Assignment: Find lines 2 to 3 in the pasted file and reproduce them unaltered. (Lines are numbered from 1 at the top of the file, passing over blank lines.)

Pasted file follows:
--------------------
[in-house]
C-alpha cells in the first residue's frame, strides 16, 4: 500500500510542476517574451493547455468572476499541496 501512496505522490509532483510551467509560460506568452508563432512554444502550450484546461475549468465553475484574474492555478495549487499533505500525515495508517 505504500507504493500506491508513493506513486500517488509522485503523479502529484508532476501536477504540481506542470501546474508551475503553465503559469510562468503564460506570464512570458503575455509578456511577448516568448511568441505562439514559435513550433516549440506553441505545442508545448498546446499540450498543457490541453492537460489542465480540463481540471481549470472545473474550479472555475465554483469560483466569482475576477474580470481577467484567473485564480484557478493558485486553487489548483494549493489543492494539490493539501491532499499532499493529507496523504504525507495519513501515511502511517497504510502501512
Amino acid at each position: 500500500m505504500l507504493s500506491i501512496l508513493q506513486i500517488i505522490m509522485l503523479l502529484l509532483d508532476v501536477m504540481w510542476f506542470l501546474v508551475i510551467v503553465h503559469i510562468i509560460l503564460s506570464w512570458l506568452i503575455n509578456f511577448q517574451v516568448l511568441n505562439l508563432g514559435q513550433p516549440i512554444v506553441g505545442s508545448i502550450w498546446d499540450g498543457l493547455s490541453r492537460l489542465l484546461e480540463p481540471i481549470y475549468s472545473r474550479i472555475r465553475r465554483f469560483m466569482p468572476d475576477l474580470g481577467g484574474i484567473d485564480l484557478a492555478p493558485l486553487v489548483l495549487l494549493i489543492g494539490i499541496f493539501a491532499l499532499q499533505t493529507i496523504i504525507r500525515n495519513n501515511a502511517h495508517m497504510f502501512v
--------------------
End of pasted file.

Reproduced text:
C-alpha cells in the first residue's frame, strides 16, 4: 500500500510542476517574451493547455468572476499541496 501512496505522490509532483510551467509560460506568452508563432512554444502550450484546461475549468465553475484574474492555478495549487499533505500525515495508517 505504500507504493500506491508513493506513486500517488509522485503523479502529484508532476501536477504540481506542470501546474508551475503553465503559469510562468503564460506570464512570458503575455509578456511577448516568448511568441505562439514559435513550433516549440506553441505545442508545448498546446499540450498543457490541453492537460489542465480540463481540471481549470472545473474550479472555475465554483469560483466569482475576477474580470481577467484567473485564480484557478493558485486553487489548483494549493489543492494539490493539501491532499499532499493529507496523504504525507495519513501515511502511517497504510502501512
Amino acid at each position: 500500500m505504500l507504493s500506491i501512496l508513493q506513486i500517488i505522490m509522485l503523479l502529484l509532483d508532476v501536477m504540481w510542476f506542470l501546474v508551475i510551467v503553465h503559469i510562468i509560460l503564460s506570464w512570458l506568452i503575455n509578456f511577448q517574451v516568448l511568441n505562439l508563432g514559435q513550433p516549440i512554444v506553441g505545442s508545448i502550450w498546446d499540450g498543457l493547455s490541453r492537460l489542465l484546461e480540463p481540471i481549470y475549468s472545473r474550479i472555475r465553475r465554483f469560483m466569482p468572476d475576477l474580470g481577467g484574474i484567473d485564480l484557478a492555478p493558485l486553487v489548483l495549487l494549493i489543492g494539490i499541496f493539501a491532499l499532499q499533505t493529507i496523504i504525507r500525515n495519513n501515511a502511517h495508517m497504510f502501512v